darters, surgically enhanced Maxine Bendix, Pete Wade
(who has a new job as an estate agent), and the Italian
lady (“Don’t look at me! I’m shyyyyyyyyyyy!”).

But the most inspired is an amazing impersonation of
Tom Cruise by Lucy Montgomery. How does she do it?

Prosthetic help maybe – but her acting skills are
just awe inspiring. It doesn’t have the novelty
value of the first series, but I for one will be
watching every episode – which you can do on line at:


0— Pub quiz – Question #10

What does an orrery illustrate in model form?

0— Did you know that …?

Humphrey Bogart was related to Princess Diana.

0— Bloomsbury Chronology – new resource

This is for those who can’t get enough on
this famous group of writers, artists, and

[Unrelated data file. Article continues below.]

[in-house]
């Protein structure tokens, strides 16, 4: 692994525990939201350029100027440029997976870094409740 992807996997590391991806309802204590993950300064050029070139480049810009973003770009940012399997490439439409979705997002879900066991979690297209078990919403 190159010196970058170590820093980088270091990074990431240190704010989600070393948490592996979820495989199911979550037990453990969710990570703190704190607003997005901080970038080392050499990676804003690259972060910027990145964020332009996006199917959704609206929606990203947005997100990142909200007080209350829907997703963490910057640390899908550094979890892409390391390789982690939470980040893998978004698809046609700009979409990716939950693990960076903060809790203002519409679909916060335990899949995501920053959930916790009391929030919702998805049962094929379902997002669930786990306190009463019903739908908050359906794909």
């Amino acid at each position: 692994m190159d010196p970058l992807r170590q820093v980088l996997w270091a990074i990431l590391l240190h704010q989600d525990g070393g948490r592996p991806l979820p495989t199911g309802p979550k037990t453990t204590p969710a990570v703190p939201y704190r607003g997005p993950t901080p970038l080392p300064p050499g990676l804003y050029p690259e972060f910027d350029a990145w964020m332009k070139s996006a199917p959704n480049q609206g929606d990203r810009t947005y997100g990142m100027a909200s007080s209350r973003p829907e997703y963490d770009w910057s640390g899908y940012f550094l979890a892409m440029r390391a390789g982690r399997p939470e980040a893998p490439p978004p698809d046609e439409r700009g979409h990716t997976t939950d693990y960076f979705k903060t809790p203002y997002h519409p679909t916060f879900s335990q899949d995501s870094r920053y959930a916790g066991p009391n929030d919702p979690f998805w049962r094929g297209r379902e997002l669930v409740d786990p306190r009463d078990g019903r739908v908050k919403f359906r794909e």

intellectuals of the early Modernist period
in the UK. It includes the important events,
clickable links to their publications, and
includes the spicy gossipy bits too.

The Bloomsbury Group

0— Pub quiz – ANSWERS

#1 In which year did Hilary and Tenzing climb Everest?
ANSWER: 1953

#2 What does a red fire extinguisher contain?

#3 How many balls start a game of snooker?

#4 Where is the Gadaffi stadium cricket ground?
ANSWER: Lahore, Pakistan

#5 What type of flower is the source of vanilla?
ANSWER: Orchid

#6 How much milk does it take to make a pound of cheese?
ANSWER: A gallon

#7 When did the union of Great Britain
and Ireland come into force?
ANSWER: 1801

#8 What two types of instrument are played
in a Japanese Noh drama?
ANSWER: Drum and flute

#9 How many pounds are there in the slang term a ‘monkey’?

#10 What does an orrery illustrate in model form?
ANSWER: The solar system


The Fundamentals of Typography

Green Architecture

A 2 Z and More Signs

CSS – The Missing Manual

Web Design: Flash Sites

Web Services Essentials

Lytton Strachey – Letters

eBay – The Missing Manual

Yahoo! Hacks

(c) Copyright 2006, MANTEX
All Rights Reserved

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ISSN 1470-1863